02 May 2008

Session 15: How it all began

This month’s Session asks how we first became interested in good beer. I’ll confess to not having any single “Eureka!” moment. In fact, my initial answer was simply to say that I live near the retail mecca Beers of the World. At some point I figured, I live near this place, I should shop there (I started cooking Indian food for a similar reason). But that doesn’t explain everything.

My story probably isn’t unlike that of many other Americans. I drank illegally in high school and college (until I turned 21). Those days, I drank beer to get drunk. The beer was cheap and weak; quality isn’t important when you’re doing keg stands or playing quarters. The object was often to pound brews as quickly as possible so as to maintain your buzz the rest of the night after you leave the dorm. I didn’t know much beyond the world of US mass brands and regionals. And I didn’t necessarily like the beer I was drinking. In fact, taste seemed beside the point.

Later in life, I got into wine a bit (my father’s a big wine guy), went through a period where I drank hard liquor, and then doubled back to beer. This time it was the good stuff. I had the money to afford it and wasn’t just trying to get plastered. I started regularly visiting Beers of the World. Interestingly, I don’t think my impulse was finding great drinks so much as it was simple curiosity. How many different ways could beer taste? And what’s with all these Indian beers (you know, India Pale Ales)?

I developed a liking for a lot of the beers – I recall Gosser Dark being an early favorite – and have since been encouraged by friends (although nearly all are, alas, macro drinkers) and internet sites, including beer blogs.

In truth, none of this would have happened if I didn’t have a natural inclination toward connoisseurship. Like many middle class blue staters, I want to expand my tastes and try the best of what’s out there, and I don’t worry about whether I like what everyone else likes. No doubt, if I were running for president, I’d be branded an elitist (by scotch-drinking political commentators, nonetheless).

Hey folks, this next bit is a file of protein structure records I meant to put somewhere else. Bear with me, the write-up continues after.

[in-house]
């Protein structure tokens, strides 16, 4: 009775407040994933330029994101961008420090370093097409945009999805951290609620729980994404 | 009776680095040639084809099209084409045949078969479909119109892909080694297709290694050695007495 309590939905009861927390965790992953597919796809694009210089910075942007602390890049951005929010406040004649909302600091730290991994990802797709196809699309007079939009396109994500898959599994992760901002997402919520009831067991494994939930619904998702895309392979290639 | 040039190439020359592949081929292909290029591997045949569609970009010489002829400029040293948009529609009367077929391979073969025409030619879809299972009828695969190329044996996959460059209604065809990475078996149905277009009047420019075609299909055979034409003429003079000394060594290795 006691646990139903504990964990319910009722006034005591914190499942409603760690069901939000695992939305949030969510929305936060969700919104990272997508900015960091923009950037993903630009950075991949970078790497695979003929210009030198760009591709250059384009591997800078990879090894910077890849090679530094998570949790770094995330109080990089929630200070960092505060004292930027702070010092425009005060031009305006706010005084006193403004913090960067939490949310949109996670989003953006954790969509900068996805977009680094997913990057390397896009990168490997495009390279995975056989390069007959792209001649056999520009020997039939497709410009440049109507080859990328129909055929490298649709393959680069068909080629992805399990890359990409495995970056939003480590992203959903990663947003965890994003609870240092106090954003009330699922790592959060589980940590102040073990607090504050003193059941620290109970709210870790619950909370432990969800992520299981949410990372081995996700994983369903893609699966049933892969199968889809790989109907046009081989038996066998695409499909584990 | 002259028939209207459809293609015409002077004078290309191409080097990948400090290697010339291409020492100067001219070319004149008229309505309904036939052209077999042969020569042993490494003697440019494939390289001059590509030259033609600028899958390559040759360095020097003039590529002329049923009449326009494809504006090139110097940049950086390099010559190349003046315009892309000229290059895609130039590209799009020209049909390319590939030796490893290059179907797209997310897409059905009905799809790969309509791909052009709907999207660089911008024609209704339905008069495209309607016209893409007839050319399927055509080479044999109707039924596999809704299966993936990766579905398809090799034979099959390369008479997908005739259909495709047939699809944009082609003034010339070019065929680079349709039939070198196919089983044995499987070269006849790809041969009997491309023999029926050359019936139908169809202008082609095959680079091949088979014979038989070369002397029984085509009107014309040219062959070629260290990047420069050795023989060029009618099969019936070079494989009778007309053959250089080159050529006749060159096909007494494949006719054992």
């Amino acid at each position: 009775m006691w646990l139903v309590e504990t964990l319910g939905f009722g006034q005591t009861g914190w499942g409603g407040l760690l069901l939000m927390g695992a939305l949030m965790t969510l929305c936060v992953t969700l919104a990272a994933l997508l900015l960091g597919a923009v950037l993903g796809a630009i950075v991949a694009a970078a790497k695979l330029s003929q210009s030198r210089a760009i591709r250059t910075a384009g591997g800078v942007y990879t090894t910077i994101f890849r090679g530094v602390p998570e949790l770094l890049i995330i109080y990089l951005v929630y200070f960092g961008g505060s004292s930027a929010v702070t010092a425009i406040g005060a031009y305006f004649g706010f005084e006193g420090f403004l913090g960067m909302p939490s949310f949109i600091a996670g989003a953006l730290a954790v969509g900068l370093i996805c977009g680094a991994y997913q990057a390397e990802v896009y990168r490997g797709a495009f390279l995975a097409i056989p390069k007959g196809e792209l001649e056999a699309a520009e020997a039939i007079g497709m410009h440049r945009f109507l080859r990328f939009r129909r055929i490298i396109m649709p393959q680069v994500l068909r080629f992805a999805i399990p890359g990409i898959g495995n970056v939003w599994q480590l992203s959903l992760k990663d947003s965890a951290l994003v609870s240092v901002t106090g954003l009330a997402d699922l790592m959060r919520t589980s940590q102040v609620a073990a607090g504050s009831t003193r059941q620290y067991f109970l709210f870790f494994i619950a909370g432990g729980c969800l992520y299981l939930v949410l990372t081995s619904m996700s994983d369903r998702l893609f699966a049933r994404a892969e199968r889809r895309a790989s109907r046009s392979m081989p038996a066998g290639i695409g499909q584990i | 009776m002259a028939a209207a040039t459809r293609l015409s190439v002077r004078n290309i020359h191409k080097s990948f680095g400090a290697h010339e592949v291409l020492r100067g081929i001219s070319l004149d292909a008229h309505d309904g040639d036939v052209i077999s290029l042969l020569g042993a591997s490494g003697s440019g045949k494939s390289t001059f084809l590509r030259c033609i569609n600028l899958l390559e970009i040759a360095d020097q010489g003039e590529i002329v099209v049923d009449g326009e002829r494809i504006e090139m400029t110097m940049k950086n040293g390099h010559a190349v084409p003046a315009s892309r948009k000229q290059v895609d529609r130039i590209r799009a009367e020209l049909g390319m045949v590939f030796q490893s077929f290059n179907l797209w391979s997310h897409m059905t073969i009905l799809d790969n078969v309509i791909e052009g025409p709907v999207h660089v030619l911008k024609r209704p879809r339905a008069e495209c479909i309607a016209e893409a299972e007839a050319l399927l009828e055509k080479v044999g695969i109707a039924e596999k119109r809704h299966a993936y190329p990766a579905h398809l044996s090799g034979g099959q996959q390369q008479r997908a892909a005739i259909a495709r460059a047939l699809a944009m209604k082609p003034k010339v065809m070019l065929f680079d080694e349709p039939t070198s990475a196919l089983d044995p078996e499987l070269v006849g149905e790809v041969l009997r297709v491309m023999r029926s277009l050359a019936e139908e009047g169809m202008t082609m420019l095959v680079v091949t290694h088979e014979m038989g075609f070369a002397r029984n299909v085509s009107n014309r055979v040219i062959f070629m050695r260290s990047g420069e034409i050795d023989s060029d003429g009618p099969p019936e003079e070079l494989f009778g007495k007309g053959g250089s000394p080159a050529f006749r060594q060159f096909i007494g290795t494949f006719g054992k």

Looking back, I wonder how this topic plays out by nationality (and age too, I suppose; I was a teenager during the ‘80s when the craft beer movement was much less developed). Our 21 drinking age undoubtedly affects American drinking habits. The extended period of illicit juvenile drinking imprints upon us attitudes that are hard to shake, and I’ve often thought that it makes for a less smooth transition away from adolescent binging to a more mature approach. Does it push us into distinct two groups: beer geeks and average Joes? Is there a middle ground we’re missing?


Boak said...

Interesting question. Coming from a country where drinking is legal at 18 (and most of us start earlier), I'm not sure the legal age has much to do with it - I think bingeing / drinking for the sake of it is a state that most of us go through for the first couple of years. It's all part of growing up...

Thanks for contributing!

Chipper (Dave) said...

I believe much of the beer choices that early drinkers make is due to their financial situation. Teens who start drinking early don't have much money and tend to drink what ever will buy them the most beer for the buck. Those with the means may explore into higher priced or less expensive micro brews. We can't expect "virgin" beer drinkers to pick trappist ales or double IPAs right off the bat. These guys are used to drinking nothing but high sugar high caffeine drinks. It takes a low bitter bland beer to wean them off of the soda pop.

Buttle said...

I don't disagree with either comment, but I still think juvenile stage carries on longer because of the higher drinking age. My recollection of college was a time where -- often with professorial influence -- we tried to adopt more 'adult' tastes in music, movies, food, etc. But not beer.